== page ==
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A call for cell phone etiquette: More businesses and government offices adding policies limiting customer cell phone use

Thanks to modern technology, people have found a way to escape the real world while being immersed in it. Now, local businesses have found a way to bring them back to earth by posting signs restricting the use of cell phones by patrons.

"Some people just act as if they can't see the sign, or maybe they don't understand it," said Tinisha Wiley, the manager of Subway on West Hill Street. "It's frustrating trying to take their order, and we have to ask them questions about what they want."

The sign on the glass case at the sandwich shop leaves no excuse for misunderstanding: "We will not take your order if you are on the cell phone in line. Sorry for the inconvenience."

When a customer remains on the phone while in line, Ms. Wiley said the employee ignores them, moves on to the next person, then returns to them when they hang up.

And it's not just Subway.

"We have learned that just ignoring them is better than confronting them. They get offended if you ask them to step out of line," said Patricia White, the manager of Pizza Hut in Thomson. "But if we get their order wrong, they are mad with us."

Most of the business managers said accuracy was the primary reason for the no-cell-phone-use policy.

"If we make a mistake, they think it's our fault," said Sherry Perkins, a utility clerk with the City of Thomson. "But it's because they're not paying attention."

Ms. Perkins agreed that customers are oblivious to the sign, so she usually just points at it.

"Some people are okay with it, but others roll their eyes," she said. "They know they are coming in here, so I don't know why they can't hang up before they walk in."

In some instances, a mistake could cost more than a temporary annoyance. Businesses that maintain people's health also find it necessary to restrict their customer's cell phone habits.

"We do have a sign at the pharmacy window requiring customers turn off their cell pones," said Joyce Huff, a shift supervisor at CVS. "It would be too easy to get confused and give them the wrong medicine. But elsewhere in the store, it's okay."

At McDuffie Regional Medical Center, signs prohibiting cell phone use are posted in the Emergency Room and the Intensive Care Unit. April Keene, the director of communications at the hospital, said cell phones interfere with the telemetry of some medical equipment.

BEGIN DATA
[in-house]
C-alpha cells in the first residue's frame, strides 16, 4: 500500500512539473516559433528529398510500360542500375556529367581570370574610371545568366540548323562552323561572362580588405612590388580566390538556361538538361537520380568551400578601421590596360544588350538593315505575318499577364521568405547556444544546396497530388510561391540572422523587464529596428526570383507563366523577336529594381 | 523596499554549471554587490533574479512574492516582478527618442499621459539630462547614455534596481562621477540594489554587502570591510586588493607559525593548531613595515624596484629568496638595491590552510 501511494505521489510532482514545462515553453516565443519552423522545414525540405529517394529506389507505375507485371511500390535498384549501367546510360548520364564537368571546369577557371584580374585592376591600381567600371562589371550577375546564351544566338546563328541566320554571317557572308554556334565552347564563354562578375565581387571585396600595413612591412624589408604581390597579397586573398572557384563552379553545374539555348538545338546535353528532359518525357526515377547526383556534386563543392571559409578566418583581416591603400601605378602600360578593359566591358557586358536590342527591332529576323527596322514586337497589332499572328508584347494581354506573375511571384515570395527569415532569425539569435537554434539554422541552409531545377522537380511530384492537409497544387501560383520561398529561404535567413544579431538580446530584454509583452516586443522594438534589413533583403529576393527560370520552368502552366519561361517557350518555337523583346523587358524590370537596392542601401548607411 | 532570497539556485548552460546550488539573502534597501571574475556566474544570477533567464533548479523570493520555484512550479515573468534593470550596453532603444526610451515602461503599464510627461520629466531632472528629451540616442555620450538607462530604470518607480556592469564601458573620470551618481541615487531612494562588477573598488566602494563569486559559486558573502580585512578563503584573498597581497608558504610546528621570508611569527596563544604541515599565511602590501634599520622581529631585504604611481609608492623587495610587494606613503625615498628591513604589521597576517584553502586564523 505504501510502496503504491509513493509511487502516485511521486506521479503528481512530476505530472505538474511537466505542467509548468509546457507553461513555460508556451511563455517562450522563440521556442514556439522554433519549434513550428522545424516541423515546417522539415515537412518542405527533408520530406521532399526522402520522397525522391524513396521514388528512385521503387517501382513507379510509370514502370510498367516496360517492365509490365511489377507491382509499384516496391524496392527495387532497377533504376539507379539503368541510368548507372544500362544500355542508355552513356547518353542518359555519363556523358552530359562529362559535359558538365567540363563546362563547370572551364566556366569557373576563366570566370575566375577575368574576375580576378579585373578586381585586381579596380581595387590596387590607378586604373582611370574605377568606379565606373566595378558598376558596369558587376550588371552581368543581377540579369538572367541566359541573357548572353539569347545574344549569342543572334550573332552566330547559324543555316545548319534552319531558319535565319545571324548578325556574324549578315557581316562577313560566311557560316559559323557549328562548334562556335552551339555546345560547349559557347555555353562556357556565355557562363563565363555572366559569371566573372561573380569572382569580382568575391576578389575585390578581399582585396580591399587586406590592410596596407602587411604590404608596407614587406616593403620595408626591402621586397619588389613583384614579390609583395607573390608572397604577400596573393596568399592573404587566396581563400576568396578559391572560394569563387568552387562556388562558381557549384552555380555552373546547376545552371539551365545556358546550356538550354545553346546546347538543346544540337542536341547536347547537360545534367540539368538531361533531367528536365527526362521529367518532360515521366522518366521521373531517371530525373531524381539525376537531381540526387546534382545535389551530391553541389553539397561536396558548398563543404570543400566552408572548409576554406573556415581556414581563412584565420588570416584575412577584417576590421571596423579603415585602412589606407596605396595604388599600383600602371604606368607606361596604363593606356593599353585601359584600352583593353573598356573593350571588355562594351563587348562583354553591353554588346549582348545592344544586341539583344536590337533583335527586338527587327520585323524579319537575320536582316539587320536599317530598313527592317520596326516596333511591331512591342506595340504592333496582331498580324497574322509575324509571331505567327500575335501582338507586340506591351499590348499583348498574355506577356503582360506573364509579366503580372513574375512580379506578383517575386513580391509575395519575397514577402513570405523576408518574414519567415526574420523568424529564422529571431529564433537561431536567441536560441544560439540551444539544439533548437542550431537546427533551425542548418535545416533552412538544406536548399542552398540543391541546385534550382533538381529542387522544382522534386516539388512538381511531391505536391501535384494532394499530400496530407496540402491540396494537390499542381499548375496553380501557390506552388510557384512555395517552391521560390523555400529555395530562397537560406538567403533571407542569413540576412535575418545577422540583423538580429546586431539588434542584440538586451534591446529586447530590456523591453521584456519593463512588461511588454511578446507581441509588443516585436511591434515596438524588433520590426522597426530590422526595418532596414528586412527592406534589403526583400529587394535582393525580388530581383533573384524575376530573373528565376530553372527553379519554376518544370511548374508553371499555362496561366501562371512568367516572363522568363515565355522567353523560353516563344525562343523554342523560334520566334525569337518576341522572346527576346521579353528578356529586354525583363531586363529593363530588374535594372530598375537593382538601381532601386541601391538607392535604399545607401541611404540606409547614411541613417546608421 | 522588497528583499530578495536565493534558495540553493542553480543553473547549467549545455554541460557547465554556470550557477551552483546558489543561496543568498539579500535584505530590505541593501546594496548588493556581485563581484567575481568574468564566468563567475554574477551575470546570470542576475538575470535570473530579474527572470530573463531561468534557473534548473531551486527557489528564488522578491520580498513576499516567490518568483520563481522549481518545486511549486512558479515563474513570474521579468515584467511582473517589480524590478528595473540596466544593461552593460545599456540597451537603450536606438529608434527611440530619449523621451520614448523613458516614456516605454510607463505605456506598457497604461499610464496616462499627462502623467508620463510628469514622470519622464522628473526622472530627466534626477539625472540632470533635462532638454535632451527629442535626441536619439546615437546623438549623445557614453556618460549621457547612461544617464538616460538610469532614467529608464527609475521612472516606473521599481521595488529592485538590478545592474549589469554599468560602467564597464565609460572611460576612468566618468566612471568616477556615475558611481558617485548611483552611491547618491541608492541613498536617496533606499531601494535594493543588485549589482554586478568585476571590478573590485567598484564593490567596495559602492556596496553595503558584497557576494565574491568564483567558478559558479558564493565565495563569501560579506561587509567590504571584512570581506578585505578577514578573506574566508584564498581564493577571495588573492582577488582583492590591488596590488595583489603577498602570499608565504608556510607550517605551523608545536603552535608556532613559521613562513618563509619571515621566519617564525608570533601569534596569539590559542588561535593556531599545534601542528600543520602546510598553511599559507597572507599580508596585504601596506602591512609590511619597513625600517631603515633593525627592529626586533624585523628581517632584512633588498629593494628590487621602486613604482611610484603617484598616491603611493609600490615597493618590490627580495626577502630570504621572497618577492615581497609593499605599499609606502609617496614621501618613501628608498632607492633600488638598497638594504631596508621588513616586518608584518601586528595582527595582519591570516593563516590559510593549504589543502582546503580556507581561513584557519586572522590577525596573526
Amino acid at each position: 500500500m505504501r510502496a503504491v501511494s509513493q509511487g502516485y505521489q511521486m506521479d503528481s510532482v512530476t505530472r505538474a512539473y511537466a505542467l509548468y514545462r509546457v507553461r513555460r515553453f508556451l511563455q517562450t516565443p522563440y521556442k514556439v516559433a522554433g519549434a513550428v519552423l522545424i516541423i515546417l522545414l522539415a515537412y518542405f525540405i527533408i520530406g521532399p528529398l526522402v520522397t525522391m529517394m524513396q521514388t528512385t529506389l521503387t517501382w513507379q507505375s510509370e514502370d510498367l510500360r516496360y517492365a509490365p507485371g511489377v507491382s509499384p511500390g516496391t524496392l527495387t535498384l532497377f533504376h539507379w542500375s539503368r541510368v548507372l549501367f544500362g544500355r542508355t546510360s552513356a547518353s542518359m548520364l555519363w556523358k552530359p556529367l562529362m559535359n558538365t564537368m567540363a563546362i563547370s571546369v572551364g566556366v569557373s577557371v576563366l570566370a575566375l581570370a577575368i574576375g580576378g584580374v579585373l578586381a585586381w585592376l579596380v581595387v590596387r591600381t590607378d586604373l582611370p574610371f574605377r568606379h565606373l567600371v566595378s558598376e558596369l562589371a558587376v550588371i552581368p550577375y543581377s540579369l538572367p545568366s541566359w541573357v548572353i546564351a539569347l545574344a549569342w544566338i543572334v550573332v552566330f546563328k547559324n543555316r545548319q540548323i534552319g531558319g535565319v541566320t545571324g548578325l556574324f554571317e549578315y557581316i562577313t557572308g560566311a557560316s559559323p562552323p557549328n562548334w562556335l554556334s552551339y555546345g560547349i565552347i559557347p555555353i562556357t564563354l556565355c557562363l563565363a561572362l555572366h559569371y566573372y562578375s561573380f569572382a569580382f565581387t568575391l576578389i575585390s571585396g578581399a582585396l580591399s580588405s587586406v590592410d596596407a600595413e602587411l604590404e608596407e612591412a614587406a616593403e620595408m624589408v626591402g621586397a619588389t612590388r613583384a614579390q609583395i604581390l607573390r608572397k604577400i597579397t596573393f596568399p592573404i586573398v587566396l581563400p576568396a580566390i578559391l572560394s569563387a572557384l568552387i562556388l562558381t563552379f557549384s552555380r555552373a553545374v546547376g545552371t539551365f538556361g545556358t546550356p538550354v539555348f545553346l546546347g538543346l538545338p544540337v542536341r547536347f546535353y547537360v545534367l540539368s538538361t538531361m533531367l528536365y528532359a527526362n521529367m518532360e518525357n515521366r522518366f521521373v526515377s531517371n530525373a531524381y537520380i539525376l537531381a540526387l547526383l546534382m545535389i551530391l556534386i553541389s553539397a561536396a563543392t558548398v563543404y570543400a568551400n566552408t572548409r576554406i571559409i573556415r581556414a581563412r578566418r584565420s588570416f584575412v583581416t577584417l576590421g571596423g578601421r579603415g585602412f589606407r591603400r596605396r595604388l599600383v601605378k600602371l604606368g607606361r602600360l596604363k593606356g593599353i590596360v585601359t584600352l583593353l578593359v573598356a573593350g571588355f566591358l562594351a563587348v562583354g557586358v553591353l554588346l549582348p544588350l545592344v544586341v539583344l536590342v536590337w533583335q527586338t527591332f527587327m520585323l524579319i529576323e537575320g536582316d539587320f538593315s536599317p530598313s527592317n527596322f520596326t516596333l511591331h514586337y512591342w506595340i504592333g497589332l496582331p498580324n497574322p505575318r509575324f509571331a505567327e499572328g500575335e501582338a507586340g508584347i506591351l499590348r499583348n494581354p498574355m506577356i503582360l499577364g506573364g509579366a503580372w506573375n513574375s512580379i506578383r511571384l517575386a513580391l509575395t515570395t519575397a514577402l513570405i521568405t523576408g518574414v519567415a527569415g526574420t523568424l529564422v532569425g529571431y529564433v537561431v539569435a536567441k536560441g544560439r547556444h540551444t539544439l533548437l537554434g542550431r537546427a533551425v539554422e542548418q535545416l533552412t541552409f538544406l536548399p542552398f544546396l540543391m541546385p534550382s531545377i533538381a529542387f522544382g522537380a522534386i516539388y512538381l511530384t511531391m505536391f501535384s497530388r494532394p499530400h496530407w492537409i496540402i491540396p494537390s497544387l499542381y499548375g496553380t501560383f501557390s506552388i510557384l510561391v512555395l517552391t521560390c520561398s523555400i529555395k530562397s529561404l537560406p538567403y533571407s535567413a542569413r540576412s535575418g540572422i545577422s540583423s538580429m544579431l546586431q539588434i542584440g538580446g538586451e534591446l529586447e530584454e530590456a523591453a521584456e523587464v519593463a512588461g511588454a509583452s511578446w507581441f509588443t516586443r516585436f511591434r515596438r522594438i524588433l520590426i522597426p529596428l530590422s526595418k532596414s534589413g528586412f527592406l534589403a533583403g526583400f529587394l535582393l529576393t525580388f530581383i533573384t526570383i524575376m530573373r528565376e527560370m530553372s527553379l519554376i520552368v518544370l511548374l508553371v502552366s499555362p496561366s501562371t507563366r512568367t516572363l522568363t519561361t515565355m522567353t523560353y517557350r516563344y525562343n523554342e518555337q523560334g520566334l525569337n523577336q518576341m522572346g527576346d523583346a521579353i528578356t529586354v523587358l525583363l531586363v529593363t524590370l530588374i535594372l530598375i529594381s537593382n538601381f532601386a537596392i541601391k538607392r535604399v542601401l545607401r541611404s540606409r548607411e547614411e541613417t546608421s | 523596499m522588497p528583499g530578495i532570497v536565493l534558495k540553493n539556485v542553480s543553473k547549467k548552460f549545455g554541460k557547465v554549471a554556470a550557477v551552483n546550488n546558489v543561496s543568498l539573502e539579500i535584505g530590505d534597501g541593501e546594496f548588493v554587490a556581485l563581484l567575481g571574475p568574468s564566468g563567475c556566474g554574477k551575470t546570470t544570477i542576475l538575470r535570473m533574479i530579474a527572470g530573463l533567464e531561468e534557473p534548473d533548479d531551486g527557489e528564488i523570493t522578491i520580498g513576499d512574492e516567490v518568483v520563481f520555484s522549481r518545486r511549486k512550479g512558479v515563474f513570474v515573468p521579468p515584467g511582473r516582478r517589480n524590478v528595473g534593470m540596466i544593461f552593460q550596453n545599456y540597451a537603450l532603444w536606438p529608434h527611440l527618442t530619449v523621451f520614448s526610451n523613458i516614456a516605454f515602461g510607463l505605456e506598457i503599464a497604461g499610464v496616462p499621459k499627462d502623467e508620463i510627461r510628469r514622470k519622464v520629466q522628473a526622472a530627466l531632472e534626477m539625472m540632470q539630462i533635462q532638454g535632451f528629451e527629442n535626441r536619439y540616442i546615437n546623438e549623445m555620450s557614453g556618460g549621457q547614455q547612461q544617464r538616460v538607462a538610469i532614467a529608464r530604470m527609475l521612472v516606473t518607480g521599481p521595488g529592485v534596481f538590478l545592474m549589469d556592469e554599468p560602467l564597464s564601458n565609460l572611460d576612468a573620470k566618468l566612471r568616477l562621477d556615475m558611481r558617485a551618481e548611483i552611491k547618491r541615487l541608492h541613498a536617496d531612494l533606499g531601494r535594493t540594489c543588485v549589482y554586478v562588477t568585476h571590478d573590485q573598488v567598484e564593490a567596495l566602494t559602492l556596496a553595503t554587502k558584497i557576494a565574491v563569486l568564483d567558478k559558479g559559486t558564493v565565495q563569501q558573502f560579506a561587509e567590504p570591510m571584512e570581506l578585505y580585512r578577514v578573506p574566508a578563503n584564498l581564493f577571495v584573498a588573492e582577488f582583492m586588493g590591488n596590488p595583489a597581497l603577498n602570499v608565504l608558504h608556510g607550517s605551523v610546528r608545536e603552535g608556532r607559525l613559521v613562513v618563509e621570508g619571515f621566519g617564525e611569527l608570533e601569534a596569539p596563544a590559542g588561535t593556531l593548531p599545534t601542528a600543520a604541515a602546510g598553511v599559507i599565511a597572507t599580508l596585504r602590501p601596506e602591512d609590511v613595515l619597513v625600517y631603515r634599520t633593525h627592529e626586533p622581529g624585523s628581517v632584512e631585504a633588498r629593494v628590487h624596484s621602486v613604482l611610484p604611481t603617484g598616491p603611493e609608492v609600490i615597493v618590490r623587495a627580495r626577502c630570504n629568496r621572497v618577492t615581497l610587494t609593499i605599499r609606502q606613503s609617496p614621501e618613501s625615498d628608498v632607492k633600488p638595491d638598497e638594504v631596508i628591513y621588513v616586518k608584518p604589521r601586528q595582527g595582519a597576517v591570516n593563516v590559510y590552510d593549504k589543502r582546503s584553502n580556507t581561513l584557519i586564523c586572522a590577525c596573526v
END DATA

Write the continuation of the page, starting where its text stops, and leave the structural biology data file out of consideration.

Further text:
"So if you are asked by an associate not to use a cell phone in a certain area, it's because it is interfering with patient care ... but it's okay in the waiting areas or in the patient rooms," Ms. Keen said.

Sandy Redfern, who works in Dr. Frank Powell's Internal Medicine office, said when their doctors walk into an examining room and find the patient talking on the phone, they walk out and go to the next patient.

And fast food establishments are trying to keep the "fast" in their title. Misty Delong, a manager at the Thomson McDonald's, said there is no sign in their restaurant, but they don't like customers using the cell phone, because "it slows things down."

Forced cell phone etiquette is becoming a trend, according to Julie Goley, the director of the career center at Augusta State University.

"If you are in a service delivery business, then it slows the process down because somebody is trying to multi task on a cell phone," Ms. Goley said. "The patron's focus is not on being efficient, and the expectation of the business is to get people through as quickly as possible."

Aside from accuracy, safety and speed, the top complaint from business leaders on customer cell phone use was that it's just plain rude.

Tax Commissioner Sandra Whitaker said customers carry on conversations that have nothing to do with the purpose of their visit in the office. Instead, Mrs. Whitaker said they carry on nonsense conversations like, "So, what are you doing?"

There are two signs at the entrance to the Thomson-McDuffie Library, but librarian Cindy Welch said they still have to remind patrons on a daily basis to turn off their ringers and not carry on conversations.

"Everybody that walks in the door has one, even the kids," Ms. Welch said. "It rings so loud with music. ... And I don't know why they don't realize that everybody can hear them talking."

The library isn't the only traditionally quiet place being invaded with loud ring tones. The pastor of New Hope Baptist Church said he had to post a sign on the screen in the sanctuary reminding worshipers to silence their ringers. Phones ringing is more common during the evening service, and Rev. Allen Holbrook said he feels that's because young people are sending text messages all afternoon, then forget to turn their phones off when coming into church.

But the Reverend does feel there's one acceptable excuse for a phone to interrupt the service.

"It's not something that is ongoing every week, but it does happen and it's disturbing when it does," he said. "But I'll just stop preaching and say 'Will somebody please answer that phone and make sure it's not God calling?'"

Even though many of the older adults felt the younger generation is the bigger offender of cell phone manners, some young people are learning from experience.

"It's rude and inconvenient when I'm trying to wait on them and they are on the phone," said Starlissa Gant, 19, who works at McDonald's. "I know what it's like, so when I'm out at other places, I don't do it."

Web posted on Thursday, October 04, 2007

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